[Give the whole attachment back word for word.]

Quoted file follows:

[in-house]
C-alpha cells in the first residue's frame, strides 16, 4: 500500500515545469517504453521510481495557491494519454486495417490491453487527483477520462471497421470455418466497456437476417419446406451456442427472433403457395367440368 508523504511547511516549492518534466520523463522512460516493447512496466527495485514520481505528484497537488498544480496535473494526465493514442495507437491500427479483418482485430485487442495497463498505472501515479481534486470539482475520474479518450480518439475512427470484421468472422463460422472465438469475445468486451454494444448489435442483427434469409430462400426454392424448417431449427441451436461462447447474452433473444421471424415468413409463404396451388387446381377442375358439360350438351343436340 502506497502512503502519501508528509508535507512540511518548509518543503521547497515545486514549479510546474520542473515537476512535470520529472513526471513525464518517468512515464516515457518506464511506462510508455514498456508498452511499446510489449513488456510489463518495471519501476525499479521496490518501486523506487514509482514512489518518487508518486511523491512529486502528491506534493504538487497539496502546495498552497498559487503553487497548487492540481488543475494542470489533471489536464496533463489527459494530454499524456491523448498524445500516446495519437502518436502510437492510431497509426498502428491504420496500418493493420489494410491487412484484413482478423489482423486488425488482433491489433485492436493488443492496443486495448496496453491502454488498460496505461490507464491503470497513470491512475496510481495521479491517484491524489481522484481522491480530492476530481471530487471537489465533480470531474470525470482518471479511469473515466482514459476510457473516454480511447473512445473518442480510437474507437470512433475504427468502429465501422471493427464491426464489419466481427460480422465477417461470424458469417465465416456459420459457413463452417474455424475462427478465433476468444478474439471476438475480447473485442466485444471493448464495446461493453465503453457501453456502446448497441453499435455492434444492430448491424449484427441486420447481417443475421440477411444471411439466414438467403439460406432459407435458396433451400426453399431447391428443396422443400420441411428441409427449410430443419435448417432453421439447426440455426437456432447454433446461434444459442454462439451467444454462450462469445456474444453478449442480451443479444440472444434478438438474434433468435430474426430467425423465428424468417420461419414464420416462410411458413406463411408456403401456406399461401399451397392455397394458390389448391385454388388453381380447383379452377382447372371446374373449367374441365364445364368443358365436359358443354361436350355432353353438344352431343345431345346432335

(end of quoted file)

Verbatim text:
[in-house]
C-alpha cells in the first residue's frame, strides 16, 4: 500500500515545469517504453521510481495557491494519454486495417490491453487527483477520462471497421470455418466497456437476417419446406451456442427472433403457395367440368 508523504511547511516549492518534466520523463522512460516493447512496466527495485514520481505528484497537488498544480496535473494526465493514442495507437491500427479483418482485430485487442495497463498505472501515479481534486470539482475520474479518450480518439475512427470484421468472422463460422472465438469475445468486451454494444448489435442483427434469409430462400426454392424448417431449427441451436461462447447474452433473444421471424415468413409463404396451388387446381377442375358439360350438351343436340 502506497502512503502519501508528509508535507512540511518548509518543503521547497515545486514549479510546474520542473515537476512535470520529472513526471513525464518517468512515464516515457518506464511506462510508455514498456508498452511499446510489449513488456510489463518495471519501476525499479521496490518501486523506487514509482514512489518518487508518486511523491512529486502528491506534493504538487497539496502546495498552497498559487503553487497548487492540481488543475494542470489533471489536464496533463489527459494530454499524456491523448498524445500516446495519437502518436502510437492510431497509426498502428491504420496500418493493420489494410491487412484484413482478423489482423486488425488482433491489433485492436493488443492496443486495448496496453491502454488498460496505461490507464491503470497513470491512475496510481495521479491517484491524489481522484481522491480530492476530481471530487471537489465533480470531474470525470482518471479511469473515466482514459476510457473516454480511447473512445473518442480510437474507437470512433475504427468502429465501422471493427464491426464489419466481427460480422465477417461470424458469417465465416456459420459457413463452417474455424475462427478465433476468444478474439471476438475480447473485442466485444471493448464495446461493453465503453457501453456502446448497441453499435455492434444492430448491424449484427441486420447481417443475421440477411444471411439466414438467403439460406432459407435458396433451400426453399431447391428443396422443400420441411428441409427449410430443419435448417432453421439447426440455426437456432447454433446461434444459442454462439451467444454462450462469445456474444453478449442480451443479444440472444434478438438474434433468435430474426430467425423465428424468417420461419414464420416462410411458413406463411408456403401456406399461401399451397392455397394458390389448391385454388388453381380447383379452377382447372371446374373449367374441365364445364368443358365436359358443354361436350355432353353438344352431343345431345346432335